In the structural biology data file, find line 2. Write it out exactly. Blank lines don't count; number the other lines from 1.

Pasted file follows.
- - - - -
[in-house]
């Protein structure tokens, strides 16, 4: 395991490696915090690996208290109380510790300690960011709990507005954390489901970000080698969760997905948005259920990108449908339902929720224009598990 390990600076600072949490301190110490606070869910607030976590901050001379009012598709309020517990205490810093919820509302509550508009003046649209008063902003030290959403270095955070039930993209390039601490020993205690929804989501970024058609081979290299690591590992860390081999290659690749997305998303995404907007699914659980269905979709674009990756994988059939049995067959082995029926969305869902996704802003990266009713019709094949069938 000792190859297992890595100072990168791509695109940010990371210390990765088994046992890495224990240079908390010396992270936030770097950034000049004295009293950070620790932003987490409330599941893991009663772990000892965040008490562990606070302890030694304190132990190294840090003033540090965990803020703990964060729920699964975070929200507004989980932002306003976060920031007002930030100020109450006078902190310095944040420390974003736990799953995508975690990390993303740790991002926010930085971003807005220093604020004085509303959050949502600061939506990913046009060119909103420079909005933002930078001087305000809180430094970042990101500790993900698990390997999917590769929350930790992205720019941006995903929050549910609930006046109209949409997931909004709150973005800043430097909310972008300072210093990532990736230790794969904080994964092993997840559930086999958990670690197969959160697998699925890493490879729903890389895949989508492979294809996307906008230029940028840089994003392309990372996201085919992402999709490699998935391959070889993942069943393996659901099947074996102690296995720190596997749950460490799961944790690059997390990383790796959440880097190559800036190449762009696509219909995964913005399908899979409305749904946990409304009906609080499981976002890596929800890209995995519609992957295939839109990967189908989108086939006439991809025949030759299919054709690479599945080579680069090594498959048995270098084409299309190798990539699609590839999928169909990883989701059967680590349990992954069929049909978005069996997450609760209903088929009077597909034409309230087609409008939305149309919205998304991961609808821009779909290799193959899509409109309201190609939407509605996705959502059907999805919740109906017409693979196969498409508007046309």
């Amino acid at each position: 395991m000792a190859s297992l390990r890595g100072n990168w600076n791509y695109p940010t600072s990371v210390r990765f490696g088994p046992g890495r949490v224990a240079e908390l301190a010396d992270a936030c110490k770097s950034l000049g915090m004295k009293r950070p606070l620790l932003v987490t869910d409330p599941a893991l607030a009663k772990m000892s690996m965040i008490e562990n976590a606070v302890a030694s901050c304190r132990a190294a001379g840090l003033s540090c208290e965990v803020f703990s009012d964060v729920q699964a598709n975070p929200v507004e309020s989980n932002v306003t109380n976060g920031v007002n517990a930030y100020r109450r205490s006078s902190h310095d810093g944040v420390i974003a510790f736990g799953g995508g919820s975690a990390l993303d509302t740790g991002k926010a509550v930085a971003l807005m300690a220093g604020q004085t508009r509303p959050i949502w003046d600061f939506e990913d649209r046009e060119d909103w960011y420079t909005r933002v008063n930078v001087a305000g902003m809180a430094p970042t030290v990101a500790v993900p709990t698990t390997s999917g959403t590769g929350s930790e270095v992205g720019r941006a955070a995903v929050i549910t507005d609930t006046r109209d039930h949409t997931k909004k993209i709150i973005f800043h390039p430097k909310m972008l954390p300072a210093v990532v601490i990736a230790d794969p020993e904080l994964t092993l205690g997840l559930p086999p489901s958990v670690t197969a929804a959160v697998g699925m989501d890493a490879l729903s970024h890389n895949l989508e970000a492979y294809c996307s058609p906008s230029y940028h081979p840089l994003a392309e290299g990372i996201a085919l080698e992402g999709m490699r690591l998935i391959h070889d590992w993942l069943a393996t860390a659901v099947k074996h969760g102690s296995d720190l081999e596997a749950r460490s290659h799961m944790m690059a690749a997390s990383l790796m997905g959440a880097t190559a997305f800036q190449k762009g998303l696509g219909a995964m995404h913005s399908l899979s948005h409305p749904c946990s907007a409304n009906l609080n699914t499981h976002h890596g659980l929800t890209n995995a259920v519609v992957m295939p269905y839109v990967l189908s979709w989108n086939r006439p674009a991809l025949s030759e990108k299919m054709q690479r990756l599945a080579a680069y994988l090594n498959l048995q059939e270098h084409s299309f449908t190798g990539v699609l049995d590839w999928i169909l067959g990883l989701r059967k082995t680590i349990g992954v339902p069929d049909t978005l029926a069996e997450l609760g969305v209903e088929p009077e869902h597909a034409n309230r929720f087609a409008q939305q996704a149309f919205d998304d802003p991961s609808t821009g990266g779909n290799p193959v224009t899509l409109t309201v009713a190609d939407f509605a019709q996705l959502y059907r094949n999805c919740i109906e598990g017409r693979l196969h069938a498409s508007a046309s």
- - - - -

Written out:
């Protein structure tokens, strides 16, 4: 395991490696915090690996208290109380510790300690960011709990507005954390489901970000080698969760997905948005259920990108449908339902929720224009598990 390990600076600072949490301190110490606070869910607030976590901050001379009012598709309020517990205490810093919820509302509550508009003046649209008063902003030290959403270095955070039930993209390039601490020993205690929804989501970024058609081979290299690591590992860390081999290659690749997305998303995404907007699914659980269905979709674009990756994988059939049995067959082995029926969305869902996704802003990266009713019709094949069938 000792190859297992890595100072990168791509695109940010990371210390990765088994046992890495224990240079908390010396992270936030770097950034000049004295009293950070620790932003987490409330599941893991009663772990000892965040008490562990606070302890030694304190132990190294840090003033540090965990803020703990964060729920699964975070929200507004989980932002306003976060920031007002930030100020109450006078902190310095944040420390974003736990799953995508975690990390993303740790991002926010930085971003807005220093604020004085509303959050949502600061939506990913046009060119909103420079909005933002930078001087305000809180430094970042990101500790993900698990390997999917590769929350930790992205720019941006995903929050549910609930006046109209949409997931909004709150973005800043430097909310972008300072210093990532990736230790794969904080994964092993997840559930086999958990670690197969959160697998699925890493490879729903890389895949989508492979294809996307906008230029940028840089994003392309990372996201085919992402999709490699998935391959070889993942069943393996659901099947074996102690296995720190596997749950460490799961944790690059997390990383790796959440880097190559800036190449762009696509219909995964913005399908899979409305749904946990409304009906609080499981976002890596929800890209995995519609992957295939839109990967189908989108086939006439991809025949030759299919054709690479599945080579680069090594498959048995270098084409299309190798990539699609590839999928169909990883989701059967680590349990992954069929049909978005069996997450609760209903088929009077597909034409309230087609409008939305149309919205998304991961609808821009779909290799193959899509409109309201190609939407509605996705959502059907999805919740109906017409693979196969498409508007046309």